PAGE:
Debbie has some good strategy suggestions for giving kids the tools to try to determine the new meaning of a word or phrase….but is quick to say that simply copying the dictionary definition of the word is NOT going to help them much in aquiring and really USING new vocab…
**Children need to use a new word OVER & OVER again to really KNOW the word.**

Another tidbit that stuck out for me was that students with larger vocabularies benefit more from hearing stories read aloud….go figure…those read alouds really aren't just taking up time…if you're taking time to talk about what they hear!

Debbie shares a picture of a Words Worth Chart where vocab words are broken into their tiers by money values…10 cent words (big)….25 cent words (huge)…dollar words (enormous)….this might be a great idea for a hall chart that the kids can use as they're waiting for the restroom break to be over :)

She also has some good charts on what to look for when a child is struggling with vocab words and how you might help them... 

She shares a picture of another chart idea that you could create with the kids…
Interesting Words…break the chart into four sections and label with nouns/verbs/adjectives/adverbs…as you do read alouds…have students choose a word they thought was interesting and put it on the chart in the appropriate section…you could even add some "kid-friendly" definitions to the words on the chart….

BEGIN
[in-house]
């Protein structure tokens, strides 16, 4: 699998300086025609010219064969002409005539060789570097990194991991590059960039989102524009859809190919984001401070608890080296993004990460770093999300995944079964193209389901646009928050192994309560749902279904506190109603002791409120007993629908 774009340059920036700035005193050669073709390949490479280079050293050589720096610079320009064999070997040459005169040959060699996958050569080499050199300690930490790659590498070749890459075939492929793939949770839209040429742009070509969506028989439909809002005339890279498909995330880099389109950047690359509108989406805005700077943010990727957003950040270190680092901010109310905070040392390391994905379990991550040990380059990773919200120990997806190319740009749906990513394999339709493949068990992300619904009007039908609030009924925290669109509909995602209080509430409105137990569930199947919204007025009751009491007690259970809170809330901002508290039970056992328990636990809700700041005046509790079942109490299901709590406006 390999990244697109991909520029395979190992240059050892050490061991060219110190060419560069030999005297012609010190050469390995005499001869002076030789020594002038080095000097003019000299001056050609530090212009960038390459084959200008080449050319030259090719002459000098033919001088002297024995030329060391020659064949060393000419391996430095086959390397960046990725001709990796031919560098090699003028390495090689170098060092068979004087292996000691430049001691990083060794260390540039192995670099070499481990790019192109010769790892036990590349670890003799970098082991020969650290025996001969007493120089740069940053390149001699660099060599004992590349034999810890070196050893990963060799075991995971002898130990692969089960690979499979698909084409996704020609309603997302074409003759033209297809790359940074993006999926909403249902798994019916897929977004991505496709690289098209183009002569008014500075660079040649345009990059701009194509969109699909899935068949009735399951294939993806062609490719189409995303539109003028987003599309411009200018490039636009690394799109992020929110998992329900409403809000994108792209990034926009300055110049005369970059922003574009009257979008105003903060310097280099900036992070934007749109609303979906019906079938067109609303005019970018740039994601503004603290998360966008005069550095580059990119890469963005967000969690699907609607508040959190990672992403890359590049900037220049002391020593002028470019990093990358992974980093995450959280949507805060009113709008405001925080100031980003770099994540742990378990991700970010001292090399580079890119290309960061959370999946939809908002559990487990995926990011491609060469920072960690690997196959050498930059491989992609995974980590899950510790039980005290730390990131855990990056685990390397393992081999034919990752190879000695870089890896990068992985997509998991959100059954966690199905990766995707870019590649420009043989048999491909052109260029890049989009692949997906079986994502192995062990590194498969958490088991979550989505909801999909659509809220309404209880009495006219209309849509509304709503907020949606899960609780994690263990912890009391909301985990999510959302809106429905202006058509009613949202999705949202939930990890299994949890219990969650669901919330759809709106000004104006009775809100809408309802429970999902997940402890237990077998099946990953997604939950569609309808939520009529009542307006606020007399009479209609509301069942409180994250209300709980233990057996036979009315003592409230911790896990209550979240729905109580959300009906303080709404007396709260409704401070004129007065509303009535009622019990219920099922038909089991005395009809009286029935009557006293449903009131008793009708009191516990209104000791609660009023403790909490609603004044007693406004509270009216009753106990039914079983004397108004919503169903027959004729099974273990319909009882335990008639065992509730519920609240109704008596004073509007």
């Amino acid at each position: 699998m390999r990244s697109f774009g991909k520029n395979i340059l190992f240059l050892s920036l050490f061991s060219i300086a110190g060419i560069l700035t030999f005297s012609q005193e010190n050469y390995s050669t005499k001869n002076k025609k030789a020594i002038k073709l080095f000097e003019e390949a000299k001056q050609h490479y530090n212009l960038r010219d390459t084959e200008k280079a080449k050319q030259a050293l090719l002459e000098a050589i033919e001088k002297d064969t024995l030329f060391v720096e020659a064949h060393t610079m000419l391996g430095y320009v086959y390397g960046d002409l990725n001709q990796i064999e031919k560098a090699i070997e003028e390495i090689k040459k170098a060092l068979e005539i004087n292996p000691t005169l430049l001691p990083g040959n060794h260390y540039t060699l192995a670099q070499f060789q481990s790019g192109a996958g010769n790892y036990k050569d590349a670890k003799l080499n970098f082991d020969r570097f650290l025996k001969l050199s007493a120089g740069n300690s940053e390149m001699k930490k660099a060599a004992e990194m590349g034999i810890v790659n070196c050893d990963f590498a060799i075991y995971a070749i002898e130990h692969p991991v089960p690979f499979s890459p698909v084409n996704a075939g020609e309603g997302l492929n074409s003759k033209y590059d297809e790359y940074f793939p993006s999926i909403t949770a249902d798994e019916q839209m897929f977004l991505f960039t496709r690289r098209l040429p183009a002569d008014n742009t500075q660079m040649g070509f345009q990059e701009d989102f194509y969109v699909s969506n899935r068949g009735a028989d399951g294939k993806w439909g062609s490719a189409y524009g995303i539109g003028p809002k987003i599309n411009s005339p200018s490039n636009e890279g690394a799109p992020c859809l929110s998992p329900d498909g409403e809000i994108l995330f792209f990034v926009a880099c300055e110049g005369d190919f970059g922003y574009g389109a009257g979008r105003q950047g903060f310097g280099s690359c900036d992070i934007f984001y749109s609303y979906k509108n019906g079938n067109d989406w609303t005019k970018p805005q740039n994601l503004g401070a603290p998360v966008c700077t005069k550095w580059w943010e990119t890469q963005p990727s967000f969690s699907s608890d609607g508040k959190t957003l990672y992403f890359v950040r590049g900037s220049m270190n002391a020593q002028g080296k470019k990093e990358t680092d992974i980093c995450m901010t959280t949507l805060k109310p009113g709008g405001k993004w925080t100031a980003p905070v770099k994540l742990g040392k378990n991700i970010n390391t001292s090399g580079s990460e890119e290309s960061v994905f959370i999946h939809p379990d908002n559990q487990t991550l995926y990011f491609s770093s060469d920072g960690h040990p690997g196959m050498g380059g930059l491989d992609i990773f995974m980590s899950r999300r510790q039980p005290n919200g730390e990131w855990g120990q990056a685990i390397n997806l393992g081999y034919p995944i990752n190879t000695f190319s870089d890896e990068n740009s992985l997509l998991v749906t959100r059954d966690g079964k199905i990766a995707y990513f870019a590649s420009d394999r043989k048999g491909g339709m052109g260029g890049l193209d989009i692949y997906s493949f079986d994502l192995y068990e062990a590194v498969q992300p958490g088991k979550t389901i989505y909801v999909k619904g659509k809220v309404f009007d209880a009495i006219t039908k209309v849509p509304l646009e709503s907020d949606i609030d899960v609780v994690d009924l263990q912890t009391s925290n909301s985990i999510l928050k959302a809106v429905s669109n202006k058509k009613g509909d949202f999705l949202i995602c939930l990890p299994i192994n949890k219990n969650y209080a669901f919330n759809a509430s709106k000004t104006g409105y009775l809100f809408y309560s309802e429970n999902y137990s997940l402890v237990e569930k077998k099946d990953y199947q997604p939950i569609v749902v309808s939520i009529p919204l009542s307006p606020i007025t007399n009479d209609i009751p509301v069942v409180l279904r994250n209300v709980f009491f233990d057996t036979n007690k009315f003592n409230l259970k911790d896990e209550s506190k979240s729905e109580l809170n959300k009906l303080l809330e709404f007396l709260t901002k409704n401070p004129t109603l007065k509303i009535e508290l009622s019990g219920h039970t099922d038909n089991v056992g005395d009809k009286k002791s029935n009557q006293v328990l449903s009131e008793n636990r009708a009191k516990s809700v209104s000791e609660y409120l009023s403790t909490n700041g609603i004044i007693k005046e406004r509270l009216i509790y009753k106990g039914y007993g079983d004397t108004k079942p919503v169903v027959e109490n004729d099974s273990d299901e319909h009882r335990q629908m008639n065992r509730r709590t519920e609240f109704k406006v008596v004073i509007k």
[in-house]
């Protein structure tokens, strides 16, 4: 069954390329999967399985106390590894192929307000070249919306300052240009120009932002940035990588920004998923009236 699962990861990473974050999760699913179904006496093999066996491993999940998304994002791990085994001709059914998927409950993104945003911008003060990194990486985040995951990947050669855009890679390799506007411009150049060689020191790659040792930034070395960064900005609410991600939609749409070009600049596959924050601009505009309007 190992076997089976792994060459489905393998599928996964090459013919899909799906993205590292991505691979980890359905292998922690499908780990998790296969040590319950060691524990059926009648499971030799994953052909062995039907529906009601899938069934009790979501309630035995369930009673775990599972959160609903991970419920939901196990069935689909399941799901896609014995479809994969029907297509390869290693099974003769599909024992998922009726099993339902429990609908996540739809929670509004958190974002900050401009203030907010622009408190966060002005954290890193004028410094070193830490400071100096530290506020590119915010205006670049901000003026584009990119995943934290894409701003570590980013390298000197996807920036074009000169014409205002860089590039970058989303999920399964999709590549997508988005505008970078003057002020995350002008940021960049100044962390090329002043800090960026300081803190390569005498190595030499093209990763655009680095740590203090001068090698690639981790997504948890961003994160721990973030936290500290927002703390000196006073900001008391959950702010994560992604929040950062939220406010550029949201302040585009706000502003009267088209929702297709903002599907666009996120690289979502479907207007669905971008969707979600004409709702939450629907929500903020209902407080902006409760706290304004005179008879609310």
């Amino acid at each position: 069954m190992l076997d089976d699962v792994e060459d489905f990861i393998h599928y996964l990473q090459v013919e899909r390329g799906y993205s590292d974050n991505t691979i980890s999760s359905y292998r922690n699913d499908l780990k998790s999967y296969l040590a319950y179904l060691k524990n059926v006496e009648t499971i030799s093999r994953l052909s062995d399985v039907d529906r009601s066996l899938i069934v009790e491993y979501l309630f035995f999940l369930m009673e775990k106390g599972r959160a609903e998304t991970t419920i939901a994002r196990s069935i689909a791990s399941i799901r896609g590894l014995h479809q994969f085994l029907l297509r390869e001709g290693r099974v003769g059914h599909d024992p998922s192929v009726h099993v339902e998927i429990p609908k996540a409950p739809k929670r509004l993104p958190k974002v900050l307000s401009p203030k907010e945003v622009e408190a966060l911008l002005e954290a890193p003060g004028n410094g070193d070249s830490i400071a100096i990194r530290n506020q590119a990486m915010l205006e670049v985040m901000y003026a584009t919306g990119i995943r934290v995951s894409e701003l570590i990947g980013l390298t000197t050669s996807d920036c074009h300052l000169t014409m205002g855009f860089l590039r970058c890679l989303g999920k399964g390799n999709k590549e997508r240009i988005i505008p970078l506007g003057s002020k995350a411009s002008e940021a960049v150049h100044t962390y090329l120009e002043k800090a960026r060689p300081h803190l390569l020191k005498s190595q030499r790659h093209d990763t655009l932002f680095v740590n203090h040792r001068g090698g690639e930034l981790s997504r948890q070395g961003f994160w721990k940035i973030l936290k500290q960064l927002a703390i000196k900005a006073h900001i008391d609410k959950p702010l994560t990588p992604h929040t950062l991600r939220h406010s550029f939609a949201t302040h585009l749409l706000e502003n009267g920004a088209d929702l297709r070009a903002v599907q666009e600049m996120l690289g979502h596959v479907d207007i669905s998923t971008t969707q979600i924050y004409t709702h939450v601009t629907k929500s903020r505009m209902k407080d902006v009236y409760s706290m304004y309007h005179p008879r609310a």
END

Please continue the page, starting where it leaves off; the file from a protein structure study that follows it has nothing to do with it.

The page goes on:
Strategy suggestions for focus lessons on vocab….
*recognize that it's a new word (true? they can sound out the word, but have no idea what it means and just keep on reading..? teach them to slow down and actively find out what it means.
*get meaning from the context and picture clues
*learn definitions of multiple meaning words…
*Use word parts to determine the meaning of the new word…(prefixes & suffixes)
*think about book language and idioms…deliberately teach what idioms are and how to think about them…
*use informational text features like bold and italicized words.
*dictionaries…last resort…
*try the word in new context and variety of ways...


Second Story Window has a great post on their "Jargon Journal" ideas for an interactive vocabulary notebook…they also offer a freebie unit to test it out...
Scaredy Squirrel interactive vocabulary unit


That concludes my thoughts and shares for the book study this summer!
Hope you got some good ideas and learned some new things!


I had a blast working through the book with you!

Enjoy your day....I plan on just sitting here and working on my computer with "real internet connections" and NO plans of where am I going to park to make sure I meet up with the hubs!
(Well until he gets another ultra run planned out in his head :)

1 comment:

  1. Thanks, as always, for your shares. I was excited to see that my Literacy Centers Pinterest Board (http://www.pinterest.com/shellycummings/literacy-centers/) was one of them when I was clicking through your links! I'm a bit obsessed with Pinterest - to see all of my boards, follow this link: http://www.pinterest.com/shellycummings/.

    Thanks, again!
    :) Shelly

    ReplyDelete